then over two pages we hear how Marathe falls in love with his chronically mutated wife and then:
for now I saw the point not of winning but of choosing merely to fight
love brings Marathe from passive nihilism into active nihilism. actually, if he were easy to understand, he has the best politics in the novel. he makes the distinction between negative liberty (freedom from, US style) and positive liberty (freedom to, Marxist style). he also recognizes the pleasure-principle that has condemned the entire cast of this novel to living hell. but im not sure even militant politics is a way out of the suffering, or to face the dark questions of our nihilistic era, which drugs, tennis, entertainment, or whatever addiction of your choice staves off. the Dworkinite feminists are still a laughing stock (and the novel shows its age as a very 80s book in that sense). i mean, Wallace elsewhere writes about how irony betrays a fear of seeming to care, but…these people care. and they impact the course of events more than anybody else. but we still indulge in the South Park-style, smug white guy humor of deriding anyone who has a stake in social justice or what have you.
we find Molly Notkin again! she’s interrogated by the intelligence folks (ONAN’s “unspecified” stasi) regarding the film and family that concerns the wheelchair assassins. there’s some good info here about the Entertainment, how Joelle got deformed (finally explaining why Orin is an acid-dodger extraordinaire), and there’s a gag with a fictional book by Deleuze called Incest and the Life of Death in Capitalist Entertainment, posthumously published. Deleuze killed himself in ’95, so i figure this is a very late addition to the text. (so many suicides in this novel.)
and finally i arrived on the fantasia with Himself’s ghost visiting Gately in the hospital, revealing his motivation for creating the Entertainment:
The wraith feels along his long jaw and says he spent the whole sober last ninety days of his animate life working tirelessly to contrive a medium via which he and the muted son could simply converse. To concoct something the gifted boy couldn’t simply master and move on from to a new plateau. Something the boy would love enough to induce him to open his mouth and come out — even if it was only to ask for more. Games hadn’t done it, professionals hadn’t done it, impersonation of professionals hadn’t done it. His last resort: entertainment. Make something so bloody compelling it would reverse thrust on a young self’s fall into the womb of solipsism, anhedonia, death in life. A magically entertaining toy to dangle at the infant still somewhere alive in the boy, to make its eyes light and toothless mouth open unconsciously, to laugh. To bring him ‘out of himself,’ as they say. The womb could be used both ways. A way to say I AM SO VERY, VERY SORRY and have it heard. A life-long dream. The scholars and Foundations and disseminators never saw that his most serious wish was: to entertain.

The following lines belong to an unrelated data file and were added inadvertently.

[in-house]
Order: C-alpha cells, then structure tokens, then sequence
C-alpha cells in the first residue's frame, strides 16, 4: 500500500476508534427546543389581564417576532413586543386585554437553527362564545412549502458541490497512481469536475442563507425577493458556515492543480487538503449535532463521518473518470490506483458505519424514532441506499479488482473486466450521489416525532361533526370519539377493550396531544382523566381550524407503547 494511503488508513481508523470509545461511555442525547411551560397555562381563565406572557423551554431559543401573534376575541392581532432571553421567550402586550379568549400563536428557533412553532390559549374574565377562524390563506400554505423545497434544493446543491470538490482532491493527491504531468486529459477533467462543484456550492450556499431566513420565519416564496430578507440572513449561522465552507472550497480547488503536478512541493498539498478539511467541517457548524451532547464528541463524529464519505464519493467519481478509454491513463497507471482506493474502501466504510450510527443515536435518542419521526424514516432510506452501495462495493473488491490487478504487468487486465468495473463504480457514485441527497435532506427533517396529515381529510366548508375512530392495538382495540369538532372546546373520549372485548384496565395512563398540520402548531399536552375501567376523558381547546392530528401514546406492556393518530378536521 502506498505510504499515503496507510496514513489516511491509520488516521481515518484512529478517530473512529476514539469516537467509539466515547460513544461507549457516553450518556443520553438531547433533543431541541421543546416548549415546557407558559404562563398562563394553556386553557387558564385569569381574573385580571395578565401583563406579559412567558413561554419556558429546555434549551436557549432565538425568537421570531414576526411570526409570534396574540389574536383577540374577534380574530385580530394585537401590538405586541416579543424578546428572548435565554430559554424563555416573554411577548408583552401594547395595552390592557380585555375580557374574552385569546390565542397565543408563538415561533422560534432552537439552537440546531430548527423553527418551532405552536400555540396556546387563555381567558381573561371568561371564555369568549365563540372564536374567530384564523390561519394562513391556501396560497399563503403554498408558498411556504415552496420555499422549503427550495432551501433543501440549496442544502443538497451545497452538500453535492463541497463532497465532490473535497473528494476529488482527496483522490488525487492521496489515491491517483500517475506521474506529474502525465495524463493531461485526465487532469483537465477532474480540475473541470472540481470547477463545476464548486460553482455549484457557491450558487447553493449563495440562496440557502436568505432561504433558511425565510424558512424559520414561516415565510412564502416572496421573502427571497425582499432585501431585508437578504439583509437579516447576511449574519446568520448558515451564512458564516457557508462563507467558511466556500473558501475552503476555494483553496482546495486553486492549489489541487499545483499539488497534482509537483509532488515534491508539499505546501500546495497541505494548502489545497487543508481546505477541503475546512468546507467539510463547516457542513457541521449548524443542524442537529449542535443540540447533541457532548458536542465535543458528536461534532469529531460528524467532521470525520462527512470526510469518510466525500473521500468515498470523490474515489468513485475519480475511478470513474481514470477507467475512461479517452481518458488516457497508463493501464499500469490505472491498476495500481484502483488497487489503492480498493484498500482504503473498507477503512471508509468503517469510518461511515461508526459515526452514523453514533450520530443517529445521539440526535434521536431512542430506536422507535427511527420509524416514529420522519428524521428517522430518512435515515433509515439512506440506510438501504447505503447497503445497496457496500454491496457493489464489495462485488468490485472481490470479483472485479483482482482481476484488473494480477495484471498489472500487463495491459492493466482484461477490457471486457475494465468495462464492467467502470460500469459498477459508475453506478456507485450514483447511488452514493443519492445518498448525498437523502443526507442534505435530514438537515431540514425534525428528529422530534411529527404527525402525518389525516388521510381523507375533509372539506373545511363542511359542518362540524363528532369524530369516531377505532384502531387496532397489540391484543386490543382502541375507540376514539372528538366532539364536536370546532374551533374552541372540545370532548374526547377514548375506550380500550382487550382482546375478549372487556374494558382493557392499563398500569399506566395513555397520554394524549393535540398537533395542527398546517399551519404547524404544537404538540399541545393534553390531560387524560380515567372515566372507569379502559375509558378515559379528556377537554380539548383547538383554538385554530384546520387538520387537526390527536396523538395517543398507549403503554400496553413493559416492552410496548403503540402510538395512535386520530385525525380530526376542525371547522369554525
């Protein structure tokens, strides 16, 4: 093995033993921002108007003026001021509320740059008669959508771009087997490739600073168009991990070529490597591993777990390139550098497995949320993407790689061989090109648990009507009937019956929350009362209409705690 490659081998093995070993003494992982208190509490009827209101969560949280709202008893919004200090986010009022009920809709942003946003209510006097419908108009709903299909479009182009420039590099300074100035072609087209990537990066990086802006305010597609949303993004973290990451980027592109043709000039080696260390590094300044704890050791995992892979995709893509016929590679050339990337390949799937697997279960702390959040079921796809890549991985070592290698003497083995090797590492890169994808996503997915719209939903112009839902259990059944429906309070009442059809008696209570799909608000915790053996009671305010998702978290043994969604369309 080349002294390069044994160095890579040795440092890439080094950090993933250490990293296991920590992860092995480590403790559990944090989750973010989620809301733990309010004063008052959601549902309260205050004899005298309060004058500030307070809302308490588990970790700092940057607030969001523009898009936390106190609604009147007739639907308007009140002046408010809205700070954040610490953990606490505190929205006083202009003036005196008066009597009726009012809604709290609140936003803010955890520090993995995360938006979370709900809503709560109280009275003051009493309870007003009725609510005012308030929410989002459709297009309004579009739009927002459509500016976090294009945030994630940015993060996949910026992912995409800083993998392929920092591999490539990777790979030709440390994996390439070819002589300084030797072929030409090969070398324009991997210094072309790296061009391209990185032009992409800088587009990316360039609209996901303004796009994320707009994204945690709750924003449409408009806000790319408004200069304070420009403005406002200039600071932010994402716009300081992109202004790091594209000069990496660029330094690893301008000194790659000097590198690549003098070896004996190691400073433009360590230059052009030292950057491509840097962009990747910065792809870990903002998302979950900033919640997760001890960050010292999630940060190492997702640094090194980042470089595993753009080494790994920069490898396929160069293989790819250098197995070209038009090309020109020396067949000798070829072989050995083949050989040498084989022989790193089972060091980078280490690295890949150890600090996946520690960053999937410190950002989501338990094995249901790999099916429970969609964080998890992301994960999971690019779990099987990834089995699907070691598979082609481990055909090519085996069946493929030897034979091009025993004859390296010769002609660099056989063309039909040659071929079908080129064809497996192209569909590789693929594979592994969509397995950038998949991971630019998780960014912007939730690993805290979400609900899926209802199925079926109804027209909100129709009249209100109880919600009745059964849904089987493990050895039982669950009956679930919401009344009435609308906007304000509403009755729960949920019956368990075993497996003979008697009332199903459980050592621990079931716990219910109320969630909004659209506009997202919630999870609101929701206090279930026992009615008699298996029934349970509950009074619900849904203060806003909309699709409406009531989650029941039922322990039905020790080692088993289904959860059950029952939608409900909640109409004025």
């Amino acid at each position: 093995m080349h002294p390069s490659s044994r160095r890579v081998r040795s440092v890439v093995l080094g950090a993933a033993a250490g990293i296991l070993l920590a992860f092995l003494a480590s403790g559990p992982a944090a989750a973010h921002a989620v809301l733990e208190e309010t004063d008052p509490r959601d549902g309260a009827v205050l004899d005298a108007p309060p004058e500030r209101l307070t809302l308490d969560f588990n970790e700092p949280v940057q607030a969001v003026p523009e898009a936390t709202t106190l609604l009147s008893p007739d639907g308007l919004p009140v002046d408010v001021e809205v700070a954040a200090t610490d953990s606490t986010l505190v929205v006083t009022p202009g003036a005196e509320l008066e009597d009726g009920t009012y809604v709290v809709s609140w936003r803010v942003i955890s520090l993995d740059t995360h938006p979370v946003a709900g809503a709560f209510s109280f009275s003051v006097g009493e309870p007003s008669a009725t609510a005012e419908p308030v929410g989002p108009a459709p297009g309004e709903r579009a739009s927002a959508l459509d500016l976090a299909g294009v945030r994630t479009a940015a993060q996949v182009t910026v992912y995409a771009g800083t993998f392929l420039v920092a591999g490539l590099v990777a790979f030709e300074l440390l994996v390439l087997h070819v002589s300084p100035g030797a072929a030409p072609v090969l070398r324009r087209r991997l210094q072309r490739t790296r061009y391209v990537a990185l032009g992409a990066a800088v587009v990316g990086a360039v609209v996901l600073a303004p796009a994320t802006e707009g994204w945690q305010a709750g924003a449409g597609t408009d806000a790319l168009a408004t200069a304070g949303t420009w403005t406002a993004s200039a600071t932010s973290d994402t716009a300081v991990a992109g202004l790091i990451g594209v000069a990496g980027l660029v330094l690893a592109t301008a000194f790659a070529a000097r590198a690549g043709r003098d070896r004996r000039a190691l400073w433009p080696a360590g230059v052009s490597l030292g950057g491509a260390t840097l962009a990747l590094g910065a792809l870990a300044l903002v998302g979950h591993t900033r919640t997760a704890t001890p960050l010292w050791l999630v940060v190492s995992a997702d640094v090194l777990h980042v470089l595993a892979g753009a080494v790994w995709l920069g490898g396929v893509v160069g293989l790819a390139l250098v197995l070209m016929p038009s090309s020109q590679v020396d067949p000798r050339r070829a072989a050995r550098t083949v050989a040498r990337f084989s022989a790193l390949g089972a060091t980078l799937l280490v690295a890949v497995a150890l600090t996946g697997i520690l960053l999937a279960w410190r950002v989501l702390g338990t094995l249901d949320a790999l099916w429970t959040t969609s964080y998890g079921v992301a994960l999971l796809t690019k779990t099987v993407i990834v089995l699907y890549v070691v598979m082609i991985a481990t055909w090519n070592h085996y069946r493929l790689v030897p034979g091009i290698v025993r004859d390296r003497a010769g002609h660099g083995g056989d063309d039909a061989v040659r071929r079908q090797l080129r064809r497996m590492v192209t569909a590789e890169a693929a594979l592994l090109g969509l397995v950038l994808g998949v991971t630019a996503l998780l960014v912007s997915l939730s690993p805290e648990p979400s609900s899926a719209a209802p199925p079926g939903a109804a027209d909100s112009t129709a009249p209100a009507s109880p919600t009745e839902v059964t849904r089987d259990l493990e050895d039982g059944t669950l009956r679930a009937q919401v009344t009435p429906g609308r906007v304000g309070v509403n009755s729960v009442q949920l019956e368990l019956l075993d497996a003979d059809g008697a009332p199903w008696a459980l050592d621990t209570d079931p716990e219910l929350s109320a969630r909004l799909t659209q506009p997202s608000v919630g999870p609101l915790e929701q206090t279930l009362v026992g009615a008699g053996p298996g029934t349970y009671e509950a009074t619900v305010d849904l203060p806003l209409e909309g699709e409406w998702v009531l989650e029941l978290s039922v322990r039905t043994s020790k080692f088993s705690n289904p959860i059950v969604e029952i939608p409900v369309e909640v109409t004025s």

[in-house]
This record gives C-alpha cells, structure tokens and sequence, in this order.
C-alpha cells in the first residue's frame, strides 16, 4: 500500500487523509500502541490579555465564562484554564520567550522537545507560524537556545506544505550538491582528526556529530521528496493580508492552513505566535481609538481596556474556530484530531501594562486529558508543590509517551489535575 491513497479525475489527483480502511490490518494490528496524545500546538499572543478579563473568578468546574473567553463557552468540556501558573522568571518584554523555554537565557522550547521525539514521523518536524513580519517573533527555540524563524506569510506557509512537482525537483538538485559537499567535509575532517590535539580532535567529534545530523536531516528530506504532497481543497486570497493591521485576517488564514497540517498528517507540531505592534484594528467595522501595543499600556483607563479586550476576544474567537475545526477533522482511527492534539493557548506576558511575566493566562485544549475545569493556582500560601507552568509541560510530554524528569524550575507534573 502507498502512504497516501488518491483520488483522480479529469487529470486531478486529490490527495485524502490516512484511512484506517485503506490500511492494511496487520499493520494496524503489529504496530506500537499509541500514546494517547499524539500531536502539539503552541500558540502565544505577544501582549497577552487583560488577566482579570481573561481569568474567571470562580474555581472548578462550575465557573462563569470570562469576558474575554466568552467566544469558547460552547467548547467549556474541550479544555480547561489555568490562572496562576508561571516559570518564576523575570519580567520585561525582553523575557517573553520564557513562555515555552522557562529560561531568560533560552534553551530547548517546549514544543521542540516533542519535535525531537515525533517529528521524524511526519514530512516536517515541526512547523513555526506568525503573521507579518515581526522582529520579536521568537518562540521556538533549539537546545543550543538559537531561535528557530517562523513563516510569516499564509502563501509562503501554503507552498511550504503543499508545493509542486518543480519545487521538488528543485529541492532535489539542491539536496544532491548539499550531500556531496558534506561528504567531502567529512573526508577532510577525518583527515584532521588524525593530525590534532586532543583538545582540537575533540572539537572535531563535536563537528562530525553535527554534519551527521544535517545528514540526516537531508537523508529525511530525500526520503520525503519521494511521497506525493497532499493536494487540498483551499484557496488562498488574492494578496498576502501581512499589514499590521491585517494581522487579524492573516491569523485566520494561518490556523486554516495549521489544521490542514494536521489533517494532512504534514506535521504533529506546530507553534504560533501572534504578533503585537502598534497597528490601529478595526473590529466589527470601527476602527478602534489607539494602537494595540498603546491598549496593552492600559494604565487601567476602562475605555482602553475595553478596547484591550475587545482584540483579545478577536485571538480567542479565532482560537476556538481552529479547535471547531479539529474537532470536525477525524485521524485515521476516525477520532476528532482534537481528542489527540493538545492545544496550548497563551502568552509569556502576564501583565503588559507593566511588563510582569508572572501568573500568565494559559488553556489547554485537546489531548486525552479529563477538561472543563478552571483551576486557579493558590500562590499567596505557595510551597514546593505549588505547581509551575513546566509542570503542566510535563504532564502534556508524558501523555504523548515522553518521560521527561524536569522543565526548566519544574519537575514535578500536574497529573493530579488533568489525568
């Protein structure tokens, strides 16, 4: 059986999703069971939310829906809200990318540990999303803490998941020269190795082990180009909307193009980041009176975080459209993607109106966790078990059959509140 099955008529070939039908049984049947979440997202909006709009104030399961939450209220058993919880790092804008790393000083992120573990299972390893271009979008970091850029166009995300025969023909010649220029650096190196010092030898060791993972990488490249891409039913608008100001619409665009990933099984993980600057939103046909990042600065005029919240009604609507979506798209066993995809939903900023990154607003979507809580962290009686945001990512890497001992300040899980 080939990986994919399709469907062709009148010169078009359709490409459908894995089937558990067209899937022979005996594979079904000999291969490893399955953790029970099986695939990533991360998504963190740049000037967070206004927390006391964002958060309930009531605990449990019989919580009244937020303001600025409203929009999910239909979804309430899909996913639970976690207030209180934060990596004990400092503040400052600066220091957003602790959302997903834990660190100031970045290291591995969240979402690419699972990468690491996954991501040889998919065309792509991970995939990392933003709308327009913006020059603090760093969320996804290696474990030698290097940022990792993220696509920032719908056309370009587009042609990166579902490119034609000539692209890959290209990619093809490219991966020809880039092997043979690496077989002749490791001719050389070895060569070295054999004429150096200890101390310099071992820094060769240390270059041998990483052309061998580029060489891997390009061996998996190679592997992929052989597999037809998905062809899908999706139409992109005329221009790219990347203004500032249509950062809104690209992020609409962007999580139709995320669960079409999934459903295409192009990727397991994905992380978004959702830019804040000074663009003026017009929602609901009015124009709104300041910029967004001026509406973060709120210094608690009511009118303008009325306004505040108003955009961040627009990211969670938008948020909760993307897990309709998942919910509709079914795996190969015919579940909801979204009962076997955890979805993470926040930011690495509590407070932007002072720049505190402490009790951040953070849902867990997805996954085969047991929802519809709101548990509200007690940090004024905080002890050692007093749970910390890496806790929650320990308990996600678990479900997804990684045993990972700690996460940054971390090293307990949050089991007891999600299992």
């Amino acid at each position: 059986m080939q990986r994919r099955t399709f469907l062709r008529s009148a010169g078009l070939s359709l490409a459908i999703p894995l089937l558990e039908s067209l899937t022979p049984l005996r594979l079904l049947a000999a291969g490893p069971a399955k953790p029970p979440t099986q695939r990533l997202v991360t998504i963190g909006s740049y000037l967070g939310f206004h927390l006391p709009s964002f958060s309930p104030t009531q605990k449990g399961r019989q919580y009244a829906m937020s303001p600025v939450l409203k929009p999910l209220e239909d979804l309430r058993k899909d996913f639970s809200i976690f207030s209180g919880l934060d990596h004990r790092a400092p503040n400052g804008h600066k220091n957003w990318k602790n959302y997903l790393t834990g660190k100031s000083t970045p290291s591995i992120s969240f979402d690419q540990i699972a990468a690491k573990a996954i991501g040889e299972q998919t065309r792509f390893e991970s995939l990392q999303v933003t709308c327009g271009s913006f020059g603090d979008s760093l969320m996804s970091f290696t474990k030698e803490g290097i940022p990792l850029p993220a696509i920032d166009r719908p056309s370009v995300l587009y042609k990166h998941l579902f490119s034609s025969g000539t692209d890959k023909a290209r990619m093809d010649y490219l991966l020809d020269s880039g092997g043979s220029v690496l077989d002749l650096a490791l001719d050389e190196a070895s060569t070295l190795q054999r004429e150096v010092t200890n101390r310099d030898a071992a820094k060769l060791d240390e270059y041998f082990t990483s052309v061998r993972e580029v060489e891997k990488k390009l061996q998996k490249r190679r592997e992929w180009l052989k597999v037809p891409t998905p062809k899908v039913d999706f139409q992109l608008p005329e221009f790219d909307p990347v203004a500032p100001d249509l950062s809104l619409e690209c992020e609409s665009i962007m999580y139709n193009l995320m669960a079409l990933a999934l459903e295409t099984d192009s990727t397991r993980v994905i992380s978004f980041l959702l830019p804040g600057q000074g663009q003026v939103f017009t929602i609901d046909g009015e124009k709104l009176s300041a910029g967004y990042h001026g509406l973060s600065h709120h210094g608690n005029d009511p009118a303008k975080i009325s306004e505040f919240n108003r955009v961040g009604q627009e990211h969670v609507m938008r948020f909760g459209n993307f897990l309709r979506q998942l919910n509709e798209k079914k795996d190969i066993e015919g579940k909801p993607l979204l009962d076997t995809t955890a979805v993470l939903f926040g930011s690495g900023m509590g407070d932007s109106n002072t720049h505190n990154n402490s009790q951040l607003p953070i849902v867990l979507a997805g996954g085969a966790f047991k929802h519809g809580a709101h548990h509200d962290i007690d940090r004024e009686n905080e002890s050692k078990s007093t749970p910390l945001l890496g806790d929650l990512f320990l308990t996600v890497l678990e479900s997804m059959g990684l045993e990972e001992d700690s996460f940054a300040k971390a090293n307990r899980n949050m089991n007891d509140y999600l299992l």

whoa, it’s all in this paragraph isnt it; the “plateu” image from ETA, the “inner-infant” pleasure-principle business, the older-generational help like in One Tough Nun (a pattern that’s overwhelmed by all the sexual abuse from fathers). i wonder if Hal has seen the film before his opening Year of Glad scene. maybe unlike the cartoons, he’s not too stupid for the killer cartridge to work but too clever. maybe combined with DMZ he’s actually escaped sideways out of the text like Nabokov’s Cincinnatus C. and found something more than the flight from the novel’s unreal reality. but the result is that he’s completely incomprehensible to the rest of the world (the classic symptom of encountering the Unnamable) and will be institutionalized.
i barely scratched the surface in this work. there’s a lot i avoided talking about, like the politics of the actual reconfiguration. im like a hundred pages into GRAVITY’S RAINBOW and the JEST is different in a lot of obvious ways, but the influence is still there and Wallace is in dialog with Pynchon. Drugs are an umproblematic prompt into reverie with Pynchon, but in Wallace it’s like gravity has finally taken hold. there’s no one in the JEST who is not addicted. it’s an incredibly hopeless world. but at the same time you’re invited to love all of these broken miserable souls, from the Reagan-like Gentle down to Poor Tony and yrstrly. (it’s a lot like how it feels to live in New York.) but im glad i read IJ before GR, ’cause Pynchon is fun; i want to read the episode with the dodo birds over and over — i dont want to see another word put down by Wallace for at least two years. im Wallaced out. all the same im glad the JEST exists, that novels like it are possible. there wont really be anything like it again.
oh! we also learn Rush Limbaugh was assassinated. suddenly this story world doesnt seem so bad.